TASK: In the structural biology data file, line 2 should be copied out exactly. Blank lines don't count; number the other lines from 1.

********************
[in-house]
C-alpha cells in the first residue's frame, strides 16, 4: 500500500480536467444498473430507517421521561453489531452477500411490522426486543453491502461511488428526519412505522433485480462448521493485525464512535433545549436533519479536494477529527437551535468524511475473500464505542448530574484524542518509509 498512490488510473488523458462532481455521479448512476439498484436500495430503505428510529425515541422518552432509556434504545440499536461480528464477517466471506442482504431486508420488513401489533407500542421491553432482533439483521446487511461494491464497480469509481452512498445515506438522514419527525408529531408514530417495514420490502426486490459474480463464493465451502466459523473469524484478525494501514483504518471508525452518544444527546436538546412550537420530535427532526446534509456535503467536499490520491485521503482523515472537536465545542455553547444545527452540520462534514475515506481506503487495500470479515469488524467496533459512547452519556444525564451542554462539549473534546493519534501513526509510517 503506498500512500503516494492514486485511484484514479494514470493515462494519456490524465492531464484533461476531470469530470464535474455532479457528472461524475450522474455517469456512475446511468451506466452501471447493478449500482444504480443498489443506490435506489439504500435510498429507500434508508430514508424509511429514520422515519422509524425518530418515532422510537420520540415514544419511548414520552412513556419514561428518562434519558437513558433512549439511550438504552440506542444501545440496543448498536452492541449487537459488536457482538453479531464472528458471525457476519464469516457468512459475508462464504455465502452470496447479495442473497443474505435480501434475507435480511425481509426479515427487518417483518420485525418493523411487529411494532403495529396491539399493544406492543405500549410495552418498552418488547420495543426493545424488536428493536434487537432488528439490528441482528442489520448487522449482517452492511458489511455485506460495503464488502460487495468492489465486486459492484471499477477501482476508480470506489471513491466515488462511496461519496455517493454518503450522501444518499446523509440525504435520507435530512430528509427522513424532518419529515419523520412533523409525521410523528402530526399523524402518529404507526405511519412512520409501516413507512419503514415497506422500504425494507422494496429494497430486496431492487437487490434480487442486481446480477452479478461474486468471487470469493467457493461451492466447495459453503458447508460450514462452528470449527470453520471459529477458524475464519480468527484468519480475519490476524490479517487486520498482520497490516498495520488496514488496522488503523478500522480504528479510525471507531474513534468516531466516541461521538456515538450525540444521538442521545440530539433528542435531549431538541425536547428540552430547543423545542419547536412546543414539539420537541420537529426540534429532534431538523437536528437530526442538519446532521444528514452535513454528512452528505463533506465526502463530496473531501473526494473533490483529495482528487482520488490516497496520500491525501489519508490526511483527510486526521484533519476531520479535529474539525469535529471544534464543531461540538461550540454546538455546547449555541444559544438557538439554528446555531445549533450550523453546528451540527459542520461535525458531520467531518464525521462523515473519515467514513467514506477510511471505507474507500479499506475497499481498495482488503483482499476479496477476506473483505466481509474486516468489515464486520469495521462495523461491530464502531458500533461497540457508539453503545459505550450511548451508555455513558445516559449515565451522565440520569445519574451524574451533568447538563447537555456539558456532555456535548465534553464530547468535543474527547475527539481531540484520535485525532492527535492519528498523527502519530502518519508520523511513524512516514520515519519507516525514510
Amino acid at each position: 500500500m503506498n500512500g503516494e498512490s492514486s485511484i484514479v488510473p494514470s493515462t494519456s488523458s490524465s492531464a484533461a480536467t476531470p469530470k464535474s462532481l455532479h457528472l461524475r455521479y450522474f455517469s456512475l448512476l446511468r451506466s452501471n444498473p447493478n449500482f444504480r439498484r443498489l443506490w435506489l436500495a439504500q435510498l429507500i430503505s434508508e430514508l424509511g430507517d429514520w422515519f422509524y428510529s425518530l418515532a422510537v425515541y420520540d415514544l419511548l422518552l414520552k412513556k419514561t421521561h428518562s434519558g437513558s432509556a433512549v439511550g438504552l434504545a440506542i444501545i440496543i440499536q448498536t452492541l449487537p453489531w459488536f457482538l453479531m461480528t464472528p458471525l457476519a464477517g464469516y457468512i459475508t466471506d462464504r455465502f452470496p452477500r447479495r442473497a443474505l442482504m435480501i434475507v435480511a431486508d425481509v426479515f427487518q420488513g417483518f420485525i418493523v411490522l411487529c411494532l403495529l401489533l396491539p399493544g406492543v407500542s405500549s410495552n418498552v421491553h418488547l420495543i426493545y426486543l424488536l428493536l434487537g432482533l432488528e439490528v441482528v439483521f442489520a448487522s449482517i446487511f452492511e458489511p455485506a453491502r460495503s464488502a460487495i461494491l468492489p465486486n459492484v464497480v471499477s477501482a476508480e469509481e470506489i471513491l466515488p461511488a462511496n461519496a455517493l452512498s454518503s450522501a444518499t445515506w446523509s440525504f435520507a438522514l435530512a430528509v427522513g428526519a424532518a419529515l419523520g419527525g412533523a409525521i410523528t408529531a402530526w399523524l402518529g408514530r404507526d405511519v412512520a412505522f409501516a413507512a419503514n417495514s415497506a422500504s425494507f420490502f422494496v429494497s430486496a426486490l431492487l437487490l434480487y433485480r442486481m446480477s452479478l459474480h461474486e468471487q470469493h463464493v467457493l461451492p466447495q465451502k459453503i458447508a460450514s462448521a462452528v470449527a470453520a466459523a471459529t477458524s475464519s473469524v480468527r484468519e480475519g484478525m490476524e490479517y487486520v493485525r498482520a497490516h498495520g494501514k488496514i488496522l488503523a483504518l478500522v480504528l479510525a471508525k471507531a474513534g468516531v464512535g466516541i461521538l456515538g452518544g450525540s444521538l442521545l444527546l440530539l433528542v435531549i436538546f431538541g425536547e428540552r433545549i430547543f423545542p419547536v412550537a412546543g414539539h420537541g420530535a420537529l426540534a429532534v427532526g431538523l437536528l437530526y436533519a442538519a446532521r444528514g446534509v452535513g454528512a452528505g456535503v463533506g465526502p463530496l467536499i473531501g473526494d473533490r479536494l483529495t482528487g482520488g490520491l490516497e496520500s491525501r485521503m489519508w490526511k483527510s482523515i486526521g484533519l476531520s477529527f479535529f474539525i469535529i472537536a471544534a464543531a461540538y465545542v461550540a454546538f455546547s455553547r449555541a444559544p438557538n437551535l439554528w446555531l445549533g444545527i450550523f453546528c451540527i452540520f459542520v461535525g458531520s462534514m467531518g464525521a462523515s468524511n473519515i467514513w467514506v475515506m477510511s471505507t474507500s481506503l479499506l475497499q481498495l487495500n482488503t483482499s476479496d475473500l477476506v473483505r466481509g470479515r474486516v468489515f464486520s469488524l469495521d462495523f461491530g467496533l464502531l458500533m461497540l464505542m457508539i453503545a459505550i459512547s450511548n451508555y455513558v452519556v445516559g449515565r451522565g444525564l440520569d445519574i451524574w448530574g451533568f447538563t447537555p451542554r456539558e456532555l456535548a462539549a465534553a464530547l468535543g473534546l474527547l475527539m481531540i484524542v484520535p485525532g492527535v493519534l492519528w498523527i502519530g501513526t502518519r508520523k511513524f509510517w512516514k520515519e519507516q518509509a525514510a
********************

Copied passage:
C-alpha cells in the first residue's frame, strides 16, 4: 500500500480536467444498473430507517421521561453489531452477500411490522426486543453491502461511488428526519412505522433485480462448521493485525464512535433545549436533519479536494477529527437551535468524511475473500464505542448530574484524542518509509 498512490488510473488523458462532481455521479448512476439498484436500495430503505428510529425515541422518552432509556434504545440499536461480528464477517466471506442482504431486508420488513401489533407500542421491553432482533439483521446487511461494491464497480469509481452512498445515506438522514419527525408529531408514530417495514420490502426486490459474480463464493465451502466459523473469524484478525494501514483504518471508525452518544444527546436538546412550537420530535427532526446534509456535503467536499490520491485521503482523515472537536465545542455553547444545527452540520462534514475515506481506503487495500470479515469488524467496533459512547452519556444525564451542554462539549473534546493519534501513526509510517 503506498500512500503516494492514486485511484484514479494514470493515462494519456490524465492531464484533461476531470469530470464535474455532479457528472461524475450522474455517469456512475446511468451506466452501471447493478449500482444504480443498489443506490435506489439504500435510498429507500434508508430514508424509511429514520422515519422509524425518530418515532422510537420520540415514544419511548414520552412513556419514561428518562434519558437513558433512549439511550438504552440506542444501545440496543448498536452492541449487537459488536457482538453479531464472528458471525457476519464469516457468512459475508462464504455465502452470496447479495442473497443474505435480501434475507435480511425481509426479515427487518417483518420485525418493523411487529411494532403495529396491539399493544406492543405500549410495552418498552418488547420495543426493545424488536428493536434487537432488528439490528441482528442489520448487522449482517452492511458489511455485506460495503464488502460487495468492489465486486459492484471499477477501482476508480470506489471513491466515488462511496461519496455517493454518503450522501444518499446523509440525504435520507435530512430528509427522513424532518419529515419523520412533523409525521410523528402530526399523524402518529404507526405511519412512520409501516413507512419503514415497506422500504425494507422494496429494497430486496431492487437487490434480487442486481446480477452479478461474486468471487470469493467457493461451492466447495459453503458447508460450514462452528470449527470453520471459529477458524475464519480468527484468519480475519490476524490479517487486520498482520497490516498495520488496514488496522488503523478500522480504528479510525471507531474513534468516531466516541461521538456515538450525540444521538442521545440530539433528542435531549431538541425536547428540552430547543423545542419547536412546543414539539420537541420537529426540534429532534431538523437536528437530526442538519446532521444528514452535513454528512452528505463533506465526502463530496473531501473526494473533490483529495482528487482520488490516497496520500491525501489519508490526511483527510486526521484533519476531520479535529474539525469535529471544534464543531461540538461550540454546538455546547449555541444559544438557538439554528446555531445549533450550523453546528451540527459542520461535525458531520467531518464525521462523515473519515467514513467514506477510511471505507474507500479499506475497499481498495482488503483482499476479496477476506473483505466481509474486516468489515464486520469495521462495523461491530464502531458500533461497540457508539453503545459505550450511548451508555455513558445516559449515565451522565440520569445519574451524574451533568447538563447537555456539558456532555456535548465534553464530547468535543474527547475527539481531540484520535485525532492527535492519528498523527502519530502518519508520523511513524512516514520515519519507516525514510